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Press unit seeks guidance from Russian state media

A view of Russian state news agency TASS building in Moscow this year. The government’s Press and Quick Reaction Unit has requested help from TASS in an effort to prevent a colour revolution. Vasily Maximov/AFP
A view of Russian state news agency TASS building in Moscow this year. The government’s Press and Quick Reaction Unit has requested help from TASS in an effort to prevent a colour revolution. Vasily Maximov/AFP

Press unit seeks guidance from Russian state media

The government’s Press and Quick Reaction Unit has sought the services of Russia’s government-owned news agency to help prevent a “colour revolution”, spokesperson Tith Sothea confirmed yesterday.

The Russian News Agency, better known as TASS, is an integral part of President Vladimir Putin’s propaganda machine and has repeatedly been accused of fabricating reports, especially about the conflicts in Ukraine and Syria.

Svay Sitha, head of the Press and Quick Reaction Unit (PQRU), proposed TASS provide training on news writing skills in a meeting with TASS general director Sergey Mikhaylov on Friday. The reason, according to a statement published on the PQRU website, was because “Russia has many years of experience of successfully preventing colour revolution and in that the press has played an important role in maintaining social stability”.

“The biggest enemy of [a] colour revolution is showing and explaining to the public, so they know and see the truth,” Sitha said in the statement.

The statement outlined Sitha’s belief that training from the Russian government media group would help disseminate information about the achievements of the government and “prevent any exaggeration and fake news which is contrary to the truth” and designed to “create chaos in society”.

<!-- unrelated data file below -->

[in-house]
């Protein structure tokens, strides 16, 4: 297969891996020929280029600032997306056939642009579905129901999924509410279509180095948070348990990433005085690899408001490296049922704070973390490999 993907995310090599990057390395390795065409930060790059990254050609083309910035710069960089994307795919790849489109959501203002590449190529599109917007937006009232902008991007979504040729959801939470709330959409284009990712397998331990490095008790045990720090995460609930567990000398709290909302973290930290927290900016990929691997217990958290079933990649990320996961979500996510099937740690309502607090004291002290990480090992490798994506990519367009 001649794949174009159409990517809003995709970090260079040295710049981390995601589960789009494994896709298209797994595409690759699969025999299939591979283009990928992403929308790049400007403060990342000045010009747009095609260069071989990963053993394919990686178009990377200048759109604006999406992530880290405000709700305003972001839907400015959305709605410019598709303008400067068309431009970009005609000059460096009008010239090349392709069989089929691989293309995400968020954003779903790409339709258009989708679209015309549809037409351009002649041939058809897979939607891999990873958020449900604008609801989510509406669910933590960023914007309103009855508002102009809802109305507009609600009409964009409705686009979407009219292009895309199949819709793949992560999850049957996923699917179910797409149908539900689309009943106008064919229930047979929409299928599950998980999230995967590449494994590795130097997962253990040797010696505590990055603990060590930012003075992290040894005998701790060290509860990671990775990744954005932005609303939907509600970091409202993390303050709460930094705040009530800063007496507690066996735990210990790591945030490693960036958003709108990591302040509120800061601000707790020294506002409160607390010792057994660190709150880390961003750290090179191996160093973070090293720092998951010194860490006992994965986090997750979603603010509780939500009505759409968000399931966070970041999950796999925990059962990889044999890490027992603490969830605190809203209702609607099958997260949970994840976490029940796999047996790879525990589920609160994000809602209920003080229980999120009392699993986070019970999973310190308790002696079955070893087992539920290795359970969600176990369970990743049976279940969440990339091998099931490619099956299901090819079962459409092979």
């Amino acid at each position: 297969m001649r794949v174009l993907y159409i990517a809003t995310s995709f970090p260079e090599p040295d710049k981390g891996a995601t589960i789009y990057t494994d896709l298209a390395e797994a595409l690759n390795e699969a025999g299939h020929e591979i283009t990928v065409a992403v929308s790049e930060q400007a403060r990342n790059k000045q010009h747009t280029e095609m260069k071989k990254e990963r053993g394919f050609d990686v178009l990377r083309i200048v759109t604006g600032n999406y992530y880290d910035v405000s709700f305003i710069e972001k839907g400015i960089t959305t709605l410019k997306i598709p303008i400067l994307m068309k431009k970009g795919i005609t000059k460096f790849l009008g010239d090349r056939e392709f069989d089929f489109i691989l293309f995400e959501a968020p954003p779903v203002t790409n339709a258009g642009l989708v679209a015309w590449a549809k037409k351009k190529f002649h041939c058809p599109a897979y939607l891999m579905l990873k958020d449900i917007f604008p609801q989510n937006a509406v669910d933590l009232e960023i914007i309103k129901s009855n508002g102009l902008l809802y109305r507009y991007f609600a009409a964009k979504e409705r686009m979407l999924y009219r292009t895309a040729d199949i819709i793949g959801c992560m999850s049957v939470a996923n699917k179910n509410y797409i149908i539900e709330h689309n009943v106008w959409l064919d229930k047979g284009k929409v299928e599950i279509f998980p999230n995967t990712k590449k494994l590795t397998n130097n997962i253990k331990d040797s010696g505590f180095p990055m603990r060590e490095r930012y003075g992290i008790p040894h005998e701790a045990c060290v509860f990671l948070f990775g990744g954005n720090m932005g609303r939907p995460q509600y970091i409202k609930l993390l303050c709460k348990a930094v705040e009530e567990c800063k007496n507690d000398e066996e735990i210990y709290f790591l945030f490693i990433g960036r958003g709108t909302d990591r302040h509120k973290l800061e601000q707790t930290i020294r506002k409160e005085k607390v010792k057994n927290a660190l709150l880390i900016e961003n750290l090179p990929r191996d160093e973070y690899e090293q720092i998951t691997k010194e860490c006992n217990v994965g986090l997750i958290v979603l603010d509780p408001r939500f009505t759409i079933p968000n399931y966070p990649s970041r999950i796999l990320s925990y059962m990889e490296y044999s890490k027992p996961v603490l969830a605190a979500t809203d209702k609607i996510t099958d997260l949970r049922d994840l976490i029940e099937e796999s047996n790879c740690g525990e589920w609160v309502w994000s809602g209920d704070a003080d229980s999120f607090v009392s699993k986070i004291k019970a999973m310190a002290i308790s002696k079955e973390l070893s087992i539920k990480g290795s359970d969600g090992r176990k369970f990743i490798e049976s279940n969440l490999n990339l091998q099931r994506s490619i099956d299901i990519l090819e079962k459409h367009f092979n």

Sothea yesterday confirmed Mikhaylov had “welcomed” the proposal but no formal deal had been made. Mikhaylov and other TASS personnel did not respond to requests for comment by deadline.

Moeun Chhean Naridh, director of the Cambodian Institute for Media Studies, said the strength of a democracy was measured on its level of press freedom, and choosing Russia for a tutor was a dubious decision. “In a truly democratic society, I think we will not want an international media organisation like the Russian New Agency to provide this kind of training,” Naridh said.

“We know that the Russian society claims to be democratic, but . . . there are various restrictions on rights and freedoms.”

He noted, however, the PQRU and TASS were “birds of the same feather”.

“I don’t think [PQRU] would want to have training or advice from real professional media organisations, like AP or Reuters, because they don’t share the same ideology or news values,” he said.

In an email, Human Rights Watch Asia deputy director Phil Robertson suggested the proposed media training course be dubbed “building credible sounding narratives with lies”, given TASS’ spin on stories about eastern Ukraine. “Any way you look at it, this is not going to increase the truth quotient in the government’s reactions to queries by reporters.”

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